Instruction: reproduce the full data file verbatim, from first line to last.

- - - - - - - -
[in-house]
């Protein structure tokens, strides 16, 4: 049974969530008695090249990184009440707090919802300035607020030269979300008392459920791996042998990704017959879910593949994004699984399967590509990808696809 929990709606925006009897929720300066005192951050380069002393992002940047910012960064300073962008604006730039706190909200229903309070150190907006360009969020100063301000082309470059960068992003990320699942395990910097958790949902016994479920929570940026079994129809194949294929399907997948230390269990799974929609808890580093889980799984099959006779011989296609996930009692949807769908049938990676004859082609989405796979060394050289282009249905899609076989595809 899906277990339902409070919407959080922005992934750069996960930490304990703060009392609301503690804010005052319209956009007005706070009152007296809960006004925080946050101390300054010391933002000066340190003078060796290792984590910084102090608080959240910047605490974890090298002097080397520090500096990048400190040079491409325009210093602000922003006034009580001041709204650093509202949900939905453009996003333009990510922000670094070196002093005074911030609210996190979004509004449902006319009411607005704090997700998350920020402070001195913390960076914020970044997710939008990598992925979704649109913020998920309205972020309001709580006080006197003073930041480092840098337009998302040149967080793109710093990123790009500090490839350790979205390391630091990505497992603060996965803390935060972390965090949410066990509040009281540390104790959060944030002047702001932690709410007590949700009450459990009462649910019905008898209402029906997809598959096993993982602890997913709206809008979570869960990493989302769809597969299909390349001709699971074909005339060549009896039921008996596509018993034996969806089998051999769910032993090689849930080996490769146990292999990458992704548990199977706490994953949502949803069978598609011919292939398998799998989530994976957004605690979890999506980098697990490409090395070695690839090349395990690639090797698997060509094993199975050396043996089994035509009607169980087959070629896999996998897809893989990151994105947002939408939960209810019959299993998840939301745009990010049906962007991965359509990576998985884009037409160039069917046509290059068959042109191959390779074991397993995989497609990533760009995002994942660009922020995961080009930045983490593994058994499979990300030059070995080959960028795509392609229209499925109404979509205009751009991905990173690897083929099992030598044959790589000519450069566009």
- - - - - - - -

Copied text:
[in-house]
């Protein structure tokens, strides 16, 4: 049974969530008695090249990184009440707090919802300035607020030269979300008392459920791996042998990704017959879910593949994004699984399967590509990808696809 929990709606925006009897929720300066005192951050380069002393992002940047910012960064300073962008604006730039706190909200229903309070150190907006360009969020100063301000082309470059960068992003990320699942395990910097958790949902016994479920929570940026079994129809194949294929399907997948230390269990799974929609808890580093889980799984099959006779011989296609996930009692949807769908049938990676004859082609989405796979060394050289282009249905899609076989595809 899906277990339902409070919407959080922005992934750069996960930490304990703060009392609301503690804010005052319209956009007005706070009152007296809960006004925080946050101390300054010391933002000066340190003078060796290792984590910084102090608080959240910047605490974890090298002097080397520090500096990048400190040079491409325009210093602000922003006034009580001041709204650093509202949900939905453009996003333009990510922000670094070196002093005074911030609210996190979004509004449902006319009411607005704090997700998350920020402070001195913390960076914020970044997710939008990598992925979704649109913020998920309205972020309001709580006080006197003073930041480092840098337009998302040149967080793109710093990123790009500090490839350790979205390391630091990505497992603060996965803390935060972390965090949410066990509040009281540390104790959060944030002047702001932690709410007590949700009450459990009462649910019905008898209402029906997809598959096993993982602890997913709206809008979570869960990493989302769809597969299909390349001709699971074909005339060549009896039921008996596509018993034996969806089998051999769910032993090689849930080996490769146990292999990458992704548990199977706490994953949502949803069978598609011919292939398998799998989530994976957004605690979890999506980098697990490409090395070695690839090349395990690639090797698997060509094993199975050396043996089994035509009607169980087959070629896999996998897809893989990151994105947002939408939960209810019959299993998840939301745009990010049906962007991965359509990576998985884009037409160039069917046509290059068959042109191959390779074991397993995989497609990533760009995002994942660009922020995961080009930045983490593994058994499979990300030059070995080959960028795509392609229209499925109404979509205009751009991905990173690897083929099992030598044959790589000519450069566009």